The worst multiple murder in recent Philadelphia history happened in their offices.
Their president and founder were killed in their conference room, along with a brother and a friend. Their manager of human resources was shot in the stomach and is gradually winning the fight for his life.
Now Zigzag Net Inc.'s senior officers are fighting for the life of their company, a small Web design and marketing firm.
"The odds are that in most of these cases, the small business doesn't survive," said lawyer Jeffrey Pasek, a partner in Cozen O'Connor, of Philadelphia. "The exception is when there is a partner who can step in and take over the business."
On Wednesday, still reeling from the shock of the Monday night slayings, Zigzag's vice president for marketing and business development began to call the agency's clients to assure them that Zigzag would continue, despite the death of founder Mark Norris. "That's what we know Mark would do," said Glenda Laudisio.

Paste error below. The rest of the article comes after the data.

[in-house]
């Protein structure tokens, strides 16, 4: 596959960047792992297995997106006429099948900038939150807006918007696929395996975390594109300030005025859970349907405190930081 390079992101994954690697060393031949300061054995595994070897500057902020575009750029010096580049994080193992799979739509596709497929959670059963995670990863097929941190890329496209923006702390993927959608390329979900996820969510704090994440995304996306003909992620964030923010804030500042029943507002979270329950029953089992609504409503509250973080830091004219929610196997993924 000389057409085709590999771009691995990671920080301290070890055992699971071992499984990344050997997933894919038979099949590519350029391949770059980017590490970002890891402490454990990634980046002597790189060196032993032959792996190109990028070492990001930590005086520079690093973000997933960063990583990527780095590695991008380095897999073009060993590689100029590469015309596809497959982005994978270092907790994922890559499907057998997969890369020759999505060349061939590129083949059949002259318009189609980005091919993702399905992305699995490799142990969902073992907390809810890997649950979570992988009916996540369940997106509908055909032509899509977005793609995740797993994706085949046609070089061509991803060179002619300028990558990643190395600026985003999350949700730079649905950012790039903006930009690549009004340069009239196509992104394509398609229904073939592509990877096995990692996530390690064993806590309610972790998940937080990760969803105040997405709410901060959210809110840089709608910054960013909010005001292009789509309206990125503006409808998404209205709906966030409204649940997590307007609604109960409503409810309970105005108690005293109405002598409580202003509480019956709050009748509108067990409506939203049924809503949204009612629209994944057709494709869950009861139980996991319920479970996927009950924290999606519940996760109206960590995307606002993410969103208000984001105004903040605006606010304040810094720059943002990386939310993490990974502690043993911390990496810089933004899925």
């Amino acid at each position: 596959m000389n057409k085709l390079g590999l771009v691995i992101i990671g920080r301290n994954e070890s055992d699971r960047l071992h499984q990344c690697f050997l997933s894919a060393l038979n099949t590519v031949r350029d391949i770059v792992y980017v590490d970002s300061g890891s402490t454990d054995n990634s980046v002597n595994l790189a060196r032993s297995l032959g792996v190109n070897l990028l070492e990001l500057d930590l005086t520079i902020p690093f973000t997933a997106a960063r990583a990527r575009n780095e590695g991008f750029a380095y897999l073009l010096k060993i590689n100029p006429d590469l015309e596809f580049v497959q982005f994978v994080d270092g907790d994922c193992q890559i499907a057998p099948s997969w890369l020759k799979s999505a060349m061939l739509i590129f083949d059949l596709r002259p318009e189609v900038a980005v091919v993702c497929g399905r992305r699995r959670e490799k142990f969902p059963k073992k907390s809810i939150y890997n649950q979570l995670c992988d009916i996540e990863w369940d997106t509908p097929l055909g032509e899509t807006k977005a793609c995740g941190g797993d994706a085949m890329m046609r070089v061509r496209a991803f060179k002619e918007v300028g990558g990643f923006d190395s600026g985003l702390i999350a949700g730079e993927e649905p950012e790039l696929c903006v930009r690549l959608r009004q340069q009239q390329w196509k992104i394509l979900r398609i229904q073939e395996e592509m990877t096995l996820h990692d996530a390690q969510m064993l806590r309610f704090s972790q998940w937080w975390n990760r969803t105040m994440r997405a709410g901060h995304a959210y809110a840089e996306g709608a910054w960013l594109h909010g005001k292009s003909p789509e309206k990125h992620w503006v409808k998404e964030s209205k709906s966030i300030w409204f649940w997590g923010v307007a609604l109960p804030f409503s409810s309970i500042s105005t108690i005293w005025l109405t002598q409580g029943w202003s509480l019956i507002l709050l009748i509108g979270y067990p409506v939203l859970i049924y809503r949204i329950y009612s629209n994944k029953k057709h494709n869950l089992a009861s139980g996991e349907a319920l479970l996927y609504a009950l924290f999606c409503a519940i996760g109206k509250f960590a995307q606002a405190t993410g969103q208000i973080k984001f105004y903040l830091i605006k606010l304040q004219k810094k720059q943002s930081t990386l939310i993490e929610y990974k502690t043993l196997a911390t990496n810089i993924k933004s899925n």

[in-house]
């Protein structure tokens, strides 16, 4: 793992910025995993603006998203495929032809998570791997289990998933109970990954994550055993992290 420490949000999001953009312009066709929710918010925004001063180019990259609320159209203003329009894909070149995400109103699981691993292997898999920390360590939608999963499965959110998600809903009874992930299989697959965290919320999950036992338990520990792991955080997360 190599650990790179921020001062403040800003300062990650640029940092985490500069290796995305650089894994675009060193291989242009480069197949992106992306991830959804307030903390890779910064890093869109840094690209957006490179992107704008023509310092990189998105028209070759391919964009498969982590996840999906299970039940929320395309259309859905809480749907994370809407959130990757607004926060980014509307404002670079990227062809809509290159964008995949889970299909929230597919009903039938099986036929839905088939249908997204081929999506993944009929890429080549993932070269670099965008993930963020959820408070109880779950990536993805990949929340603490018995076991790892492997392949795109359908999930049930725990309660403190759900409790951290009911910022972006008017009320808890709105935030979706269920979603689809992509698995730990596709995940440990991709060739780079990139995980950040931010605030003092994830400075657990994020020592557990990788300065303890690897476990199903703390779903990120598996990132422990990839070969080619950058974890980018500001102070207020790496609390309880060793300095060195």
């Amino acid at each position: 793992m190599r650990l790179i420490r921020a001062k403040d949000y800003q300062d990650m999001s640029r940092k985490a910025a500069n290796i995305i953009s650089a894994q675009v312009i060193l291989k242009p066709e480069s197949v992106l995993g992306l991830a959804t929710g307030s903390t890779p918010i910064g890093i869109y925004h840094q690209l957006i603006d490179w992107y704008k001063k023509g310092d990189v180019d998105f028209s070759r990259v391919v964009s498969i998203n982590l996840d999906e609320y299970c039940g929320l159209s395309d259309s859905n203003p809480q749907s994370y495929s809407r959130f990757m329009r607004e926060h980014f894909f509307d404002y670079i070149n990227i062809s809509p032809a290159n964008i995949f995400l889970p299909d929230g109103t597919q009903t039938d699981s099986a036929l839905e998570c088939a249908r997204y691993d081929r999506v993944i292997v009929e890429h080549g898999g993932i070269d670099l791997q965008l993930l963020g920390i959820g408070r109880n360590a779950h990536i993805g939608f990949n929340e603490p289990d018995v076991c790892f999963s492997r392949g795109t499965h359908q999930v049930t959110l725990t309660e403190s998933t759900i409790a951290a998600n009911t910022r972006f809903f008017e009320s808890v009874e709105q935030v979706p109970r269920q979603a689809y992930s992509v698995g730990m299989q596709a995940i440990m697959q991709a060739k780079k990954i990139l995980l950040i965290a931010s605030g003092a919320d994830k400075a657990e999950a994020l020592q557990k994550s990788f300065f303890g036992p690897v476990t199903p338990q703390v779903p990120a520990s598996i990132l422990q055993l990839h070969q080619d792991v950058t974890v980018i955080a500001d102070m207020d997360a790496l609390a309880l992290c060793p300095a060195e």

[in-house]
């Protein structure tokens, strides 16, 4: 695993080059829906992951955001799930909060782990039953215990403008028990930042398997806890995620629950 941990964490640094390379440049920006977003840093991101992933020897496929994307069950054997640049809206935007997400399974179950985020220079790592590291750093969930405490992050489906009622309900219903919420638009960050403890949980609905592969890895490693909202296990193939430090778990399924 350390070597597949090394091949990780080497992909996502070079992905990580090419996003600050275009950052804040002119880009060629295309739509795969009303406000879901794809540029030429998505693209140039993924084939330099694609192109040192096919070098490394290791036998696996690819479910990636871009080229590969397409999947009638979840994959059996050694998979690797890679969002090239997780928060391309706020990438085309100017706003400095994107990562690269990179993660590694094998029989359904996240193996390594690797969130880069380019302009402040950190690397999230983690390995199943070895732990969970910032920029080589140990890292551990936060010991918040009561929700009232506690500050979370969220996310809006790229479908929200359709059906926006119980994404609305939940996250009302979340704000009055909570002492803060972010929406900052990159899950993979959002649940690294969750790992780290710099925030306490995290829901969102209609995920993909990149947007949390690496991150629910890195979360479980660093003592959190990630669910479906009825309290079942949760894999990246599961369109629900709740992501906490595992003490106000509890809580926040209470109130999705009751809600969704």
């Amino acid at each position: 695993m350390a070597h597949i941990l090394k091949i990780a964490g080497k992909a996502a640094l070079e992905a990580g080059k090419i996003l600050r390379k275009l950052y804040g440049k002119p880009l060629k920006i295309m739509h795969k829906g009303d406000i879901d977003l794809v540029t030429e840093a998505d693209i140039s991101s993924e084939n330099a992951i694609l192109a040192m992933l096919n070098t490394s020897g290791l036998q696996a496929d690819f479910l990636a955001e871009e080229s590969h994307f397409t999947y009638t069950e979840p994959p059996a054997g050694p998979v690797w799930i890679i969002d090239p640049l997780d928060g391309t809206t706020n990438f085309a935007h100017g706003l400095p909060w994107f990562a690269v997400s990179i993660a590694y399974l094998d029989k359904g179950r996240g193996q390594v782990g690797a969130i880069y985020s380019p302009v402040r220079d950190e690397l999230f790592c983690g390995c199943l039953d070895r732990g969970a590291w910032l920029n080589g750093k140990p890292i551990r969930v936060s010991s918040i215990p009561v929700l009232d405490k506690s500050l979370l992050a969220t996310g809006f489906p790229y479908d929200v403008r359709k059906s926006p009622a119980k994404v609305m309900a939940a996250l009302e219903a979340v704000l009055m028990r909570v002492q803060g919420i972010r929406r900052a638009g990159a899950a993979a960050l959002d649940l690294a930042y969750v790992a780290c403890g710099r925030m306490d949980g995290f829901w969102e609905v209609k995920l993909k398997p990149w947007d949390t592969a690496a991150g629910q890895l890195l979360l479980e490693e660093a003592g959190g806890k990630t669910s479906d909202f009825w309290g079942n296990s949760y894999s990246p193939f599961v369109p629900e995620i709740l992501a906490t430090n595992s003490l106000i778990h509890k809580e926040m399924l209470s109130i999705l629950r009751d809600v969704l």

She is making the right moves, said Louis Applebaum. He found himself in a somewhat similar situation 25 years ago, when, as No. 2 man at A. Pomerantz & Co., he had to take over after the sudden death of the company's president, Lester Pomerantz.
Pomerantz and his wife, Joan, died in 1982 when their rented car struck a truck along a coastal road in what was then Yugoslavia. Pomerantz, then 64, had been president and chief executive officer of the Philadelphia-based office furniture and supply distributor and retailer that had never been run by anyone other than the family.
That night, with the Pomerantz family's blessing, Applebaum took over, working through shock and sadness to save the business and the jobs of hundreds of employees.
Applebaum started by meeting with employees to reassure them that the firm would continue. He communicated the same message to far-flung offices. Then he reached out to the business' suppliers and customers.